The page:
Inevitably, among all the martial and kingly imagery, one gets the sense that Solomon must, on some level, shirk his duties as a monarch in order to be with the narrator of the piece. Secrecy is important - the ability to slip off unseen to join one's beloved. Hardly is this a socially-accepted marriage that is celebrated and sanctified in full public view. Much as the traditional hero demonstrates his skills in battle alone, so too is Solomon, in this case, described as a figure apart. As well, the heroine of the poem is set apart from all other women: "As the lily among thorns," what is thy beloved more than another beloved," and, "There are threescore queens, and fourscore concubines, and virgins without number," and the heroine excels them all. One would suppose a king to be king equally over all his subjects, but here that is not so. This one woman occupies a special place in Solomon's heart, takes him away from his responsibilities as a monarch, and causes him to do things that, in most other situations, would be considered selfish, or even immoral. Nevertheless, Solomon is a true hero; a true hero not only to the author of this piece, but to all women who seek a man who will love them completely and to the neglect of all else. Solomon is a hero because he serves as the model for the ideal lover.
In a somewhat different vein, the Book of Esther is also concerned with the love of a king for a particular woman, and with that monarch's responsibility toward those over whom he rules. Yet here, Esther uses love itself as a weapon, wielding it to save the lives of her people. Haman, the man whom Ahasuerus, King of Persia, had placed "above all the princes that were with him," had commanded that all of the Jews in the empire be killed. However, Ahasuerus' own queen was a Jewish woman, Esther, and Esther had been raised by her cousin, Mordecai, also a Jew. At length, Esther interceded with the King on behalf of all the Jews of Shushan. This tale is interesting in that personal vanity, or self-love, plays such a central role. Haman condemns the Jews to death because Mordecai, on religious grounds, had refused to bow down to him, Therefore, Haman's love for himself is pitted against the right of others to live and to worship as they please, and also against the duty of a king to all of his people, for according to Persian custom, no law once made can ever be rescinded - The Jews will be put to death whether or not the King has a change of heart. Again, it is a monarch's very human love for a particular woman, that brings him into conflict with the laws and traditions that he is meant to uphold in the name of all of his people. To save the Jews, he must transgress his own law. But, if he does not commit this illegal act, he will bring great sadness to his own beloved, and so by extension, to himself.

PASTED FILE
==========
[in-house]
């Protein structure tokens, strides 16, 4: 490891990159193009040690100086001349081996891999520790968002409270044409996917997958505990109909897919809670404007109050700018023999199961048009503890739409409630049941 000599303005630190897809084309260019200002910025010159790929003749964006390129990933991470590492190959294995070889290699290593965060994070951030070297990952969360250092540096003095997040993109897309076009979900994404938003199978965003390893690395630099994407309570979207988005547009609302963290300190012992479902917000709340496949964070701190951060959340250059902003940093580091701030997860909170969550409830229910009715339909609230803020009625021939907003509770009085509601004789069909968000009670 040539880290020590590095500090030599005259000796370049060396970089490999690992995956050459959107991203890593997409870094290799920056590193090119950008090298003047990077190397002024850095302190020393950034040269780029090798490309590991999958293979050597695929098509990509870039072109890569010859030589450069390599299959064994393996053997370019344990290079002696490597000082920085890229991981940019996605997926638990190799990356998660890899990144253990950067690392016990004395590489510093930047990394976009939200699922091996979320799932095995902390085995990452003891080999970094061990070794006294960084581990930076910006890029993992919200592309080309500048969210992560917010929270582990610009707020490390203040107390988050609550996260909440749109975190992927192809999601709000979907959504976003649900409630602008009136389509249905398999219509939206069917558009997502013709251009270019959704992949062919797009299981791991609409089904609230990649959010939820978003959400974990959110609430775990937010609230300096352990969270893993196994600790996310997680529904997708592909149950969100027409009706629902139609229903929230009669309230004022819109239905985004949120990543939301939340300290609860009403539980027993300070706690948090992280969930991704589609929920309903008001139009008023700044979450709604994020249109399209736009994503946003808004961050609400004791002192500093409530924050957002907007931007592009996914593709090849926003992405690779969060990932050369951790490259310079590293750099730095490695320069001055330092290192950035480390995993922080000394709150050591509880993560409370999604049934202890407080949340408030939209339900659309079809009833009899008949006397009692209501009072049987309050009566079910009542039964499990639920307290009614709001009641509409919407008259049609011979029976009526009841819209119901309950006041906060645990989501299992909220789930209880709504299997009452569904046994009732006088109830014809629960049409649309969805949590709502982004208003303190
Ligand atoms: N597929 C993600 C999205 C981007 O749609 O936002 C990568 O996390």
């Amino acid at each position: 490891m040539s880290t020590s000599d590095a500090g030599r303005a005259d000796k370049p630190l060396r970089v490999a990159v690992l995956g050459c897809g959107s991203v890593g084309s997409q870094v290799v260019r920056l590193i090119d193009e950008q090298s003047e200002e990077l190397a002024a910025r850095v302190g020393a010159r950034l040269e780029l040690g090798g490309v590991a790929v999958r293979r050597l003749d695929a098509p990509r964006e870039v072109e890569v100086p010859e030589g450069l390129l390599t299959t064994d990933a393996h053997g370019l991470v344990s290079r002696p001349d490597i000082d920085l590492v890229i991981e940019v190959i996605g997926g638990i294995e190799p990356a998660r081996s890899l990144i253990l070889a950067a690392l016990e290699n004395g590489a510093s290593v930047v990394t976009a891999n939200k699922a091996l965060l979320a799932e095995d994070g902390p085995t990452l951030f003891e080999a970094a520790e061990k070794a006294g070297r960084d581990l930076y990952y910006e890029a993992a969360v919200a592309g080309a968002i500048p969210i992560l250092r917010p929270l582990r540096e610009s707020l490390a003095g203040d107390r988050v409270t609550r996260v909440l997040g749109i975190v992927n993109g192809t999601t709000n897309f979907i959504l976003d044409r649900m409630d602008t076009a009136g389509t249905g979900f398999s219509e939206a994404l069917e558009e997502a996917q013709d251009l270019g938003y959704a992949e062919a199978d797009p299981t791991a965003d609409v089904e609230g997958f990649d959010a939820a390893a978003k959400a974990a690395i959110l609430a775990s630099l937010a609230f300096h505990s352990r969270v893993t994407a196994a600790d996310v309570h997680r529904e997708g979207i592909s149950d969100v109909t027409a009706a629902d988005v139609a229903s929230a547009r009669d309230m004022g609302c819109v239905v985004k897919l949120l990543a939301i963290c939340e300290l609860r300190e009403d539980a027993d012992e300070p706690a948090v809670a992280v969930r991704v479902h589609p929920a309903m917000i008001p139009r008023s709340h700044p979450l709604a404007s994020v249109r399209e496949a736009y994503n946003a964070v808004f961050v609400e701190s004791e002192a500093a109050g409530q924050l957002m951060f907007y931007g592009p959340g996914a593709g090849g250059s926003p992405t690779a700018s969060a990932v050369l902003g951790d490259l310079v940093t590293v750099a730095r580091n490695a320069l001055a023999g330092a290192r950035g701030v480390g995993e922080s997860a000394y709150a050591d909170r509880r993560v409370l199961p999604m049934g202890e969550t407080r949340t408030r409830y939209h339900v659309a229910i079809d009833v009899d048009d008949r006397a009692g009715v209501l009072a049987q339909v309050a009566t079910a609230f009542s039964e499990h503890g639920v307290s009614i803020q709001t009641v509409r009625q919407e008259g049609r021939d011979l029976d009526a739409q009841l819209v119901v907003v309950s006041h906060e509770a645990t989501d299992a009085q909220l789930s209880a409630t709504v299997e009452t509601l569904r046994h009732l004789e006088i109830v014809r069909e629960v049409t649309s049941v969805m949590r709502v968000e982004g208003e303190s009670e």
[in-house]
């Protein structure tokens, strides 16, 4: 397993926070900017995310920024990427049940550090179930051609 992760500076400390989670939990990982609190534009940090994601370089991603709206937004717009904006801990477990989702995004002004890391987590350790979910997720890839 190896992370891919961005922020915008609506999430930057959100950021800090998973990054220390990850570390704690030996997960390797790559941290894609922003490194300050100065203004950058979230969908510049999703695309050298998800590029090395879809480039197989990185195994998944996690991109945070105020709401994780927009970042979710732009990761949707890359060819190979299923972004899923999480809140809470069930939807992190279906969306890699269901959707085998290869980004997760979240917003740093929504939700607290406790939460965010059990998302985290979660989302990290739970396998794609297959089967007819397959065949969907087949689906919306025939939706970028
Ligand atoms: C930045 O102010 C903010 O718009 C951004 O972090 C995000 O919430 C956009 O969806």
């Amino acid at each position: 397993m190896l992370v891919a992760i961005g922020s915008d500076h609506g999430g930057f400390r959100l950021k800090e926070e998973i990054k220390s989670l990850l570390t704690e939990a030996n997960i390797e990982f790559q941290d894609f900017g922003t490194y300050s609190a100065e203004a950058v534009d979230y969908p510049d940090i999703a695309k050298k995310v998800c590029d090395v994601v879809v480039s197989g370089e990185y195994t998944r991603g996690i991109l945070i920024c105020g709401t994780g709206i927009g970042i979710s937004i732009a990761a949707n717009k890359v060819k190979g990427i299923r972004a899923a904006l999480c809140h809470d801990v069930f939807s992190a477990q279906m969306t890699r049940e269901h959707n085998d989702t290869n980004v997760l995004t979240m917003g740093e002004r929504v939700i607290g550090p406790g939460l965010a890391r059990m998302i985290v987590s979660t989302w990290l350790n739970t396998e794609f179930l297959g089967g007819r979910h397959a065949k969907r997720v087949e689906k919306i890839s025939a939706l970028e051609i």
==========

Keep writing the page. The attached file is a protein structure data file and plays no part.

Even more interesting, is the fact that Esther encourages her husband to violate his own law, even though such willfulness on the part of a woman had led to the banishment of the previous Queen, Vashti, at the beginning of the story.
Vashti's banishment is not because of her disobedience but because of the potential effects of her disobedience. If Vashti were not punished, her decision could be the start of a major revolution. Other women might Vashti's banishment is not because of her disobedience but because of the potential effects of her disobedience. If Vashti were not punished, her decision could be the start of a major revolution. Other women might look to her as their model; her example would then empower them to rebel against the domination of their husbands.
So, Esther's act of will is not merely a challenge to the "law of the Medes and Persians," but it is a deeper, and fundamental, attack on the order of society itself. By playing the heroine, Esther, like her counterpart in the Song of Solomon, is urging her beloved to break one law, and risk subverting others, all in the name of the few against the many. Furthermore, as in the previous Biblical selection, it is the personal, private feelings of King that animate his actions. Selfishness is lauded above selflessness, albeit for what most, in the case of Esther and the Jews, would understand to be a desirable goal. Weighed together in the balance, Haman's love for himself and for the laws of the land is but little when compared to the enormity of the King's love for Esther, and his desire for his happiness. In the Book of Esther, the self-love and love for others react upon each other, producing in one case, an evil design, and in the other, a noble outcome. Each kind of love is also transmuted into the other. Haman's "selfless" respect for Persian law is used for a purely selfish end - his own vanity, while King Ahasuerus' very private love for his Queen ends up benefiting an entire people, and as some might say, even the empire as a whole, because it results in the removal of a very evil man from a position of power.
Both of these…